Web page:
And lest we forget, during the priority schools showdown last year, Herdman actually wrote a letter with Rodel letterhead stating “But these six priority schools need to change- dramatically- and the time is now.  Pointing fingers won’t help, we need a plan.”  The letter, read at the Wilmington City Council meeting on the priority schools last October, concluded by Herdman stating “Act with bravery and this community will follow.  This is what is special about Delaware- we know each other- and when there is a good idea, we rally.  Let us capitalize on this opportunity to act.  We may not see another one like it for a very long time.”  By using the word “capitalize”, Herdman showed us all how his mind works.  It’s all about the monetary value, not the educational one.  To hear Dianastasis refer to the “so-called priority schools” is funny considering the priority schools came out of the partnership zone which came out of Race To The Top.  Rodel pretty much crafted the plans for as evidenced by the numerous emails Herdman sent to Governor Markell. They are a non-profit company (although this is highly questionable) who profits immensely from educator misery and has some interesting donations and mysterious hedge fund activity.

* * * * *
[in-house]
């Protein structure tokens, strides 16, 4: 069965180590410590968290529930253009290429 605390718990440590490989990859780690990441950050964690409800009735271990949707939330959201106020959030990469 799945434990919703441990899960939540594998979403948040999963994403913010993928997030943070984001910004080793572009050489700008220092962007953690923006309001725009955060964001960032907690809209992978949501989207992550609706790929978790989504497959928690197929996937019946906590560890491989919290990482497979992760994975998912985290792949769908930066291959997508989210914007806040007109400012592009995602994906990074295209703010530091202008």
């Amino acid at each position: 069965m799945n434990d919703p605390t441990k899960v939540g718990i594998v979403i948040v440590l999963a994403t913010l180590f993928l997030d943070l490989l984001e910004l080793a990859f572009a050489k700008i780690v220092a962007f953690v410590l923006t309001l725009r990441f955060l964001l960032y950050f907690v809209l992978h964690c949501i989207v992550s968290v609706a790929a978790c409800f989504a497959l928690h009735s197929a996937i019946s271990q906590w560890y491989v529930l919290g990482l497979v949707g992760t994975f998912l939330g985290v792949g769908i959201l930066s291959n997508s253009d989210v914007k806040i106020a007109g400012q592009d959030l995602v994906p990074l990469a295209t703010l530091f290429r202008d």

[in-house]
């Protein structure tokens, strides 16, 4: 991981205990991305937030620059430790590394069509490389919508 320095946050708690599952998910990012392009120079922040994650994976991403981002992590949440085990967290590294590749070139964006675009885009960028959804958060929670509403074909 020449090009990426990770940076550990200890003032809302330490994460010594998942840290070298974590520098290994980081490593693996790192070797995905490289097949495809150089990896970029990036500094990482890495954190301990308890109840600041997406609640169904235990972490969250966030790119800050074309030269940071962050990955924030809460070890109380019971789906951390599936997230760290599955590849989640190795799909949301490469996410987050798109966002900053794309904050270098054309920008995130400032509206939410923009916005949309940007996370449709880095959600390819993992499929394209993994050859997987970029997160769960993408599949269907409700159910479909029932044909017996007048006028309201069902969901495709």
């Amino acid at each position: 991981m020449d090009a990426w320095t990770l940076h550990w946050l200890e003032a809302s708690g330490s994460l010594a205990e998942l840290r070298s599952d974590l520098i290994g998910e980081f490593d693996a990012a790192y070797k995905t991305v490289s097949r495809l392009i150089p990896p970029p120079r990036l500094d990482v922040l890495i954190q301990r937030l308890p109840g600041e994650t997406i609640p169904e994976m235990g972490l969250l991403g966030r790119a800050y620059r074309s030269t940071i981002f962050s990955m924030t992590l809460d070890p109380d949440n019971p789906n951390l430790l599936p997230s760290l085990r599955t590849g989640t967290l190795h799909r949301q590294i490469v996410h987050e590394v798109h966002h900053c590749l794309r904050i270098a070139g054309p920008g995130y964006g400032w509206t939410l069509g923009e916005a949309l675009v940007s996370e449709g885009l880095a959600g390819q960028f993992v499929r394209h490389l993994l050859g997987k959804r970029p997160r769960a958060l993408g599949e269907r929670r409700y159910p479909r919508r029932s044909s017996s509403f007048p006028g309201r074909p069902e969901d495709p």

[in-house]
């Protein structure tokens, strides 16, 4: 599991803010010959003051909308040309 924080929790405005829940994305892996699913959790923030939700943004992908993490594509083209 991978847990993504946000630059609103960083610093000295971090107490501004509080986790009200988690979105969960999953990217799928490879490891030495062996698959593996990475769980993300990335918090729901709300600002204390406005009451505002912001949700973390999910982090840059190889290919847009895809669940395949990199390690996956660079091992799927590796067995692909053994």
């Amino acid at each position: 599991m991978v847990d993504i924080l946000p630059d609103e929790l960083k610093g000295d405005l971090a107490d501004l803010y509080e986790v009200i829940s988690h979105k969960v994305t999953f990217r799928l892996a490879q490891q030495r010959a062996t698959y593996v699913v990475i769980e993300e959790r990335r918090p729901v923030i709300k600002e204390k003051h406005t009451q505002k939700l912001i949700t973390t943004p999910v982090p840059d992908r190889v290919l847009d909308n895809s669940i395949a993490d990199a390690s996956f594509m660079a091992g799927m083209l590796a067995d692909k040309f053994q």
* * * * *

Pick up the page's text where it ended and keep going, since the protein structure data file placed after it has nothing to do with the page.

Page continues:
The truth is, we aren’t all going to agree on everything.  And no- we don’t claim to have all the answers.  We accept that there will be real disagreements on the margins, but we can’t let that slow us down.

In other words, they know they are trying to blaze the path here and they don’t give a crap what people think.  So they are going to do what they want anyways and the DOE and State Board are going to go along with it because that’s what Governor Markell wants.  It’s been that way since Markell took office, and even before that.  Why should now be any different?  We have Rodel to thank for everything bad in education in Delaware.